Could Chemotherapy Make Prostate Cancer Worse?
A new study from the Fred Hutchinson Cancer Research Center has found that chemotherapy may make cancer worse. The findings of this study were completely unexpected and are discouraging to endocrinologists and other health professionals dedicated to treating cancer patients.
Chemotherapy has long been regarded as the most effective treatment for cancer. However, researchers have noted that cancer cells are easier to kill in laboratory environments than in patients who have developed tumors. Peter Nelson of the Fred Hutchinson Cancer Research Center decided to investigate the phenomenon in greater detail.
Nelson and his team evaluated tissues of men who underwent chemotherapy to treat prostate cancer. The researchers found that the treatment caused significant damage to the DNA of the cells. Chemotherapy treatments do not specifically target cancerous cells. They affect neighboring cells as well, which can have a detrimental impact on the immune system and cause other problems which could exacerbate the cancer.
Chemotherapy is effective at delaying cancer cells from growing or reproducing. However, they have also found that many cancer cells continue to survive for longer periods than they did without the treatment.
Medical scientists considered the possibility that chemotherapy could reduce the risk of survival by destroying healthy cells. Nelson and his team decided to investigate the process in more detail. Their study found that when healthy cells are damaged by chemotherapy, they release a protein known as WNT16B. This protein can make cancer even worse.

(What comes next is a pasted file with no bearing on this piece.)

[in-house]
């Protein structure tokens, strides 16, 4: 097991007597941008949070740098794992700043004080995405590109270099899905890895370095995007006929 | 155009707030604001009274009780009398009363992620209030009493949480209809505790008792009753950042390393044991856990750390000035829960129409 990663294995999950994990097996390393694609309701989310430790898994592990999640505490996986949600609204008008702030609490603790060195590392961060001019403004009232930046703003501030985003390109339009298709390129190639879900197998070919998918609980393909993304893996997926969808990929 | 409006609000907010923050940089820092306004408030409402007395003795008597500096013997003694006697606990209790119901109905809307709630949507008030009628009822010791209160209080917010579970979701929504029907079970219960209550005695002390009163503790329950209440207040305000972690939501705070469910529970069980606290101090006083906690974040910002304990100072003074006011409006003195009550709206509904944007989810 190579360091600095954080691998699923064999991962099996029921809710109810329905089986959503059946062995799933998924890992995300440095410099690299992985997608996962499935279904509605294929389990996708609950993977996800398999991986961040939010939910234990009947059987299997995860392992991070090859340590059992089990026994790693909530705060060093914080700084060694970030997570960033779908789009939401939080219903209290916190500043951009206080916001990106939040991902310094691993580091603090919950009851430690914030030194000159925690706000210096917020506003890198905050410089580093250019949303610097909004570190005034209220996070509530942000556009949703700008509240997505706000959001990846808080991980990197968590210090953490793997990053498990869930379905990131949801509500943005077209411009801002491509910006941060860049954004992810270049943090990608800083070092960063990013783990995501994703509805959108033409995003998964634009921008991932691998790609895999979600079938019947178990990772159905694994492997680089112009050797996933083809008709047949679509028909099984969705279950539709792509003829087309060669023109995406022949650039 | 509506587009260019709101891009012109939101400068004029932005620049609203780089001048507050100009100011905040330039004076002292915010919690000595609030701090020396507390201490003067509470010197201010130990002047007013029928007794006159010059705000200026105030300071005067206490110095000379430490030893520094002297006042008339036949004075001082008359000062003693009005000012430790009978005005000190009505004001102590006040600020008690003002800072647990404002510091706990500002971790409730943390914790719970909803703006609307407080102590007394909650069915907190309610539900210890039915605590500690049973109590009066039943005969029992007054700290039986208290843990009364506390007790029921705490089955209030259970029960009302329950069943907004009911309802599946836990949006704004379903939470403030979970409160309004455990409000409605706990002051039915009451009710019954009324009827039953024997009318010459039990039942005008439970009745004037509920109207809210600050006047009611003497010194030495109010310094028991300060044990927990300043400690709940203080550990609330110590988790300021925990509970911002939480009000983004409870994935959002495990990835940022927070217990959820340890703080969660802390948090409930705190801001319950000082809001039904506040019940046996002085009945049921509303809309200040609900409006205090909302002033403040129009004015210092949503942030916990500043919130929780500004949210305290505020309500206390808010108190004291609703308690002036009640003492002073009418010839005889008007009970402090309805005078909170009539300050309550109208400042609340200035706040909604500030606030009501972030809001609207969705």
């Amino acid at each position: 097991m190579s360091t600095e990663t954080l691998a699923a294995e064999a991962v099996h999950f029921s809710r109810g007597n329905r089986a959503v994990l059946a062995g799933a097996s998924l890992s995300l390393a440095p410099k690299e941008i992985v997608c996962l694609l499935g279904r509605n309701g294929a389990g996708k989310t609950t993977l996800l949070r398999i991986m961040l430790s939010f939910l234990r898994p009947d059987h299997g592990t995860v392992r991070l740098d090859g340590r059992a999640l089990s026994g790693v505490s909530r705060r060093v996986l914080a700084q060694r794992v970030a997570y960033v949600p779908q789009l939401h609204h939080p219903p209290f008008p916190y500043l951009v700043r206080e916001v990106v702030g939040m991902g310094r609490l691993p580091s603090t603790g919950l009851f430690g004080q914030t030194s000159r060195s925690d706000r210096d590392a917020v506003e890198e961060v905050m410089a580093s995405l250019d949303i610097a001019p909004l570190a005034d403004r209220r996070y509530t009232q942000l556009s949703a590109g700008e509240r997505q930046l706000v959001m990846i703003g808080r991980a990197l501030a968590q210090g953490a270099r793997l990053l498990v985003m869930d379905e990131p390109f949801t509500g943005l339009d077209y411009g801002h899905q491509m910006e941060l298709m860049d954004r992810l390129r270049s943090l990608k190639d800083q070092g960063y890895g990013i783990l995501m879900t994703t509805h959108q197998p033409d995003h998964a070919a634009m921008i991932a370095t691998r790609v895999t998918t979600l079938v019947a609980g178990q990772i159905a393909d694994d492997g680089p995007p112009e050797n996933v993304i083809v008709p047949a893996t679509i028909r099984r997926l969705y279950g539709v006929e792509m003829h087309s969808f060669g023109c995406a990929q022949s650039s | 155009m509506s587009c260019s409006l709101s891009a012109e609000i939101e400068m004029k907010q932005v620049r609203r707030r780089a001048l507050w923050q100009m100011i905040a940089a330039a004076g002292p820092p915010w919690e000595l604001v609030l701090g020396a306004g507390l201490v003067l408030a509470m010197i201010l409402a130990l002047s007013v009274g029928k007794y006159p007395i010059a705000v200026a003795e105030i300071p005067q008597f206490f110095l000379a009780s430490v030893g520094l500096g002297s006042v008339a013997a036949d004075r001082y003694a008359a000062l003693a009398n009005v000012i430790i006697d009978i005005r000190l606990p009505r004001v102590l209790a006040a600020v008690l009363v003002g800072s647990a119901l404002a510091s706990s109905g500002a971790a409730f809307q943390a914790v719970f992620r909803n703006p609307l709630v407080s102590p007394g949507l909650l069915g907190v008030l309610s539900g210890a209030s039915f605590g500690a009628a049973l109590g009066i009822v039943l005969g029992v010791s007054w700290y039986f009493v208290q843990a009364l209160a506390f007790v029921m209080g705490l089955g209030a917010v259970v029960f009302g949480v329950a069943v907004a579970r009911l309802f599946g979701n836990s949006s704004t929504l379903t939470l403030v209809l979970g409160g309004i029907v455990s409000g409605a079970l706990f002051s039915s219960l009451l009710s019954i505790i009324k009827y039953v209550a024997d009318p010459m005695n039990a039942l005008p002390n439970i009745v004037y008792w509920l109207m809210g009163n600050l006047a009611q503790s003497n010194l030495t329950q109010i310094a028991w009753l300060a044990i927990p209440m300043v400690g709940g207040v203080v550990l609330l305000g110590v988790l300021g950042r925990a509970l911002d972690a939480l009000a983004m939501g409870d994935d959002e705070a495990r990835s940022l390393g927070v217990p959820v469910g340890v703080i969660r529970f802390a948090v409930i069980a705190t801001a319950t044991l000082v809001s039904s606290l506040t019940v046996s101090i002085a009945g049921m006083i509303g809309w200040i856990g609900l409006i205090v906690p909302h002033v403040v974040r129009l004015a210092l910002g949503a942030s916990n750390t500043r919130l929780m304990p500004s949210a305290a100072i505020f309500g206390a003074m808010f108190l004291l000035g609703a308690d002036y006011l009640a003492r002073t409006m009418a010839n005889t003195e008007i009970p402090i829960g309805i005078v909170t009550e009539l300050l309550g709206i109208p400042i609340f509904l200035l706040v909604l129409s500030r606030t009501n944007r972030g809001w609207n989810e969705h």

When WNT16B is secreted from damaged cells, tumorous cells can reproduce more quickly. They also tend to be stronger and more resilient to future treatments. Levels of this protein increase more than 30 times among patients who have undergone chemotherapy. Researchers didn’t expect this to happen, but felt it was a factor that needed to be investigated in more detail.
The team’s first study focused on tissues from men suffering from prostate cancer. They later conducted additional studies on women who had developed breast and ovarian cancer. They made the same observations.
Chemotherapy is often an effective treatment for cancer patients. However, Nelson’s team has shown that almost all of them become more resistant to chemotherapy after time. As they develop resistance to chemotherapy the cancer can be much more difficult to treat.
Although these findings may seem discouraging to many medical professionals and cancer patients, Nelson said it is important for people to understand how chemotherapy treatments really work. He said that a better understanding of the treatment can pave the way for more effective treatments in the future. New chemotherapy treatments could be conducted in a way that reduces the likelihood of the adverse effects Nelson and his team observed in their study.